Boats... here, there, everywhere! Merchant ships under siege

Uncontrolled movement of watercraft, including fishing boats and smaller vessels, is posing a threat to the smooth navigation of merchant ships to and from the Cochin Port (CPT).

Published: 11th October 2017 01:13 AM  |   Last Updated: 11th October 2017 07:39 AM   |  A+A-

A container ship moving along the shipping channel. Unregulated movement of ships and other types of vessels poses a threat to smooth navigation of merchant ships to and from the Cochin Port | Albin Mathew

Express News Service

KOCHI: Uncontrolled movement of watercraft, including fishing boats and smaller vessels, is posing a threat to the smooth navigation of merchant ships to and from the Cochin Port (CPT). The port suffered huge monetary and business losses following the sinking of a fishing boat in the shipping channel while it was being towed to the harbour by a rescue boat deployed by the Marine Enforcement Wing following a distress call from the boat. The incident disrupted the movement of ships till the sunken boat was fished out after a week-long effort.

Five mainline vessels were diverted from the Cochin Port to other ports causing a commercial loss of Rs 1.13 crore to CPT alone besides having an adverse impact onshore for the business community.
 Since the channel in the Kochi estuary is the only path to and from the port, any hurdle in the 14-metre deep shipping channel will be dearer for CPT as it can cause disruption in the sailing or berthing of ships. The channel is the lifeline for other organisations as well, affecting the operations of the Navy, Coast Guard and the Cochin Shipyard.  

In a letter sent to the fisheries director, CPT had made it clear they would initiate legal action against those responsible for the accident causing ''national loss". The authorities clarified the port was facing a "near-closure" situation as the sunken boat occupied one-third of the channel space where it sank. Ships requiring a depth of more than 12 metres were unable to enter the port till the channel was cleared. 

Kerala lacks competent authority to verify fitness of fishing vessels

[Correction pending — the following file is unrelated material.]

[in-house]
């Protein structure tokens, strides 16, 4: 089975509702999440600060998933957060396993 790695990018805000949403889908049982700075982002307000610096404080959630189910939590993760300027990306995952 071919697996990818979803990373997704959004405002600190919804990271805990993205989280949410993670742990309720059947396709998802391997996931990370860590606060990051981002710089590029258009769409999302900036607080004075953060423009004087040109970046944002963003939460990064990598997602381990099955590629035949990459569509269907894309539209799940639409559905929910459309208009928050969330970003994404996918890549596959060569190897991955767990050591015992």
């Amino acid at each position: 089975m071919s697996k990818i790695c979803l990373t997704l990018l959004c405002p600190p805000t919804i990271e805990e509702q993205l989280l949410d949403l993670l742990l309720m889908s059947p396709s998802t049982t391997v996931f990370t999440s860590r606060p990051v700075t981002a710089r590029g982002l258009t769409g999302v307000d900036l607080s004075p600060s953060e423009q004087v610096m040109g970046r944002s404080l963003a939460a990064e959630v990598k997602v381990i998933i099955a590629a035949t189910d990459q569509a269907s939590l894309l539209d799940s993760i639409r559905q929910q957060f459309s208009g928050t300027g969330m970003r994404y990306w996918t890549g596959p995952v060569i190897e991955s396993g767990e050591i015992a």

The incident points to the urgent requirement for fitness verification of fishing boats. According to Joseph Xavier Kalappurackal, general secretary of the All Kerala Fishing Boat Operators Association, there is no competent authority in Kerala to verify the fitness of fishing vessels. "Earlier, the Department of Ports used to issue fitness certificates to fishing boats after inspection by experts," he said. "Around 10 years ago, the Department of Fisheries took over this responsibility.

he Fisheries Department, or any agency under it, don't have technical experts who can check the seaworthiness of the vessel. Inspection is now carried out by the clerical staff who do not even know how to measure the length of a boat." The port authorities said the boat was taken to the channel without the permission of CPT. The Marine Enforcement Wing should have informed the port control that they were towing the vessel to the harbour. If informed, the port trust would also have extended assistance to tow it without letting it sink in the channel. Port control was not informed even when the boat started to sink. 

Shipping channel should be exclusively for ships
No other watercraft other than ships should be allowed to enter the channel, pointed out shipping expert Jose Paul, who is also the former chairman the Mormugao Port Trust. ''The shipping channel and the channel for boats should be demarcated using buoys. Boats should not be allowed to move beyond the buoy. Fishing boats do not require the depth that  ships require. If there is a any obstruction in the channel, its impact will be manifold. It affects not only the port but all business groups associated with a port,'' Jose Paul said.

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